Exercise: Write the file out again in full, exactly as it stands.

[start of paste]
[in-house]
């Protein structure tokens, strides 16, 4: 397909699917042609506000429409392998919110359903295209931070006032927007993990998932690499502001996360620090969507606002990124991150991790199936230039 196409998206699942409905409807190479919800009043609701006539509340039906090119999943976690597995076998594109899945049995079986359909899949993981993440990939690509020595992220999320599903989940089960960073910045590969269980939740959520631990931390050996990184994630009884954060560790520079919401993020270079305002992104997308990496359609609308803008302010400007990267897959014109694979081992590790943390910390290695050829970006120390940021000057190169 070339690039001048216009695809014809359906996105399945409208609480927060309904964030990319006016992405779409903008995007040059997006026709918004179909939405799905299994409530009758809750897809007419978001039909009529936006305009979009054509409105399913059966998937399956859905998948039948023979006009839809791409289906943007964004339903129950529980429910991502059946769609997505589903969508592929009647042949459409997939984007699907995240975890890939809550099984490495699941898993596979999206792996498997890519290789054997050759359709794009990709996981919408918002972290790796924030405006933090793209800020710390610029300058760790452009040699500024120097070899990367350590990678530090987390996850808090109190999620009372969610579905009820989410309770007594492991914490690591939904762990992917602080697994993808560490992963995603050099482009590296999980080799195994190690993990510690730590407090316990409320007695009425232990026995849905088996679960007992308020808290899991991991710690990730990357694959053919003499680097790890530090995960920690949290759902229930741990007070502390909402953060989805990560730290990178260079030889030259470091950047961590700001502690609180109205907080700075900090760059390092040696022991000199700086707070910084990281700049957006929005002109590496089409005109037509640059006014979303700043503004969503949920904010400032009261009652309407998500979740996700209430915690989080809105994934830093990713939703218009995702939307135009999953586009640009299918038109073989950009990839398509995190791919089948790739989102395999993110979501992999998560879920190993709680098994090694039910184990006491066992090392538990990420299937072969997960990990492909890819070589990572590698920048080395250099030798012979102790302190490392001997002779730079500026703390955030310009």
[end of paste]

[in-house]
């Protein structure tokens, strides 16, 4: 397909699917042609506000429409392998919110359903295209931070006032927007993990998932690499502001996360620090969507606002990124991150991790199936230039 196409998206699942409905409807190479919800009043609701006539509340039906090119999943976690597995076998594109899945049995079986359909899949993981993440990939690509020595992220999320599903989940089960960073910045590969269980939740959520631990931390050996990184994630009884954060560790520079919401993020270079305002992104997308990496359609609308803008302010400007990267897959014109694979081992590790943390910390290695050829970006120390940021000057190169 070339690039001048216009695809014809359906996105399945409208609480927060309904964030990319006016992405779409903008995007040059997006026709918004179909939405799905299994409530009758809750897809007419978001039909009529936006305009979009054509409105399913059966998937399956859905998948039948023979006009839809791409289906943007964004339903129950529980429910991502059946769609997505589903969508592929009647042949459409997939984007699907995240975890890939809550099984490495699941898993596979999206792996498997890519290789054997050759359709794009990709996981919408918002972290790796924030405006933090793209800020710390610029300058760790452009040699500024120097070899990367350590990678530090987390996850808090109190999620009372969610579905009820989410309770007594492991914490690591939904762990992917602080697994993808560490992963995603050099482009590296999980080799195994190690993990510690730590407090316990409320007695009425232990026995849905088996679960007992308020808290899991991991710690990730990357694959053919003499680097790890530090995960920690949290759902229930741990007070502390909402953060989805990560730290990178260079030889030259470091950047961590700001502690609180109205907080700075900090760059390092040696022991000199700086707070910084990281700049957006929005002109590496089409005109037509640059006014979303700043503004969503949920904010400032009261009652309407998500979740996700209430915690989080809105994934830093990713939703218009995702939307135009999953586009640009299918038109073989950009990839398509995190791919089948790739989102395999993110979501992999998560879920190993709680098994090694039910184990006491066992090392538990990420299937072969997960990990492909890819070589990572590698920048080395250099030798012979102790302190490392001997002779730079500026703390955030310009």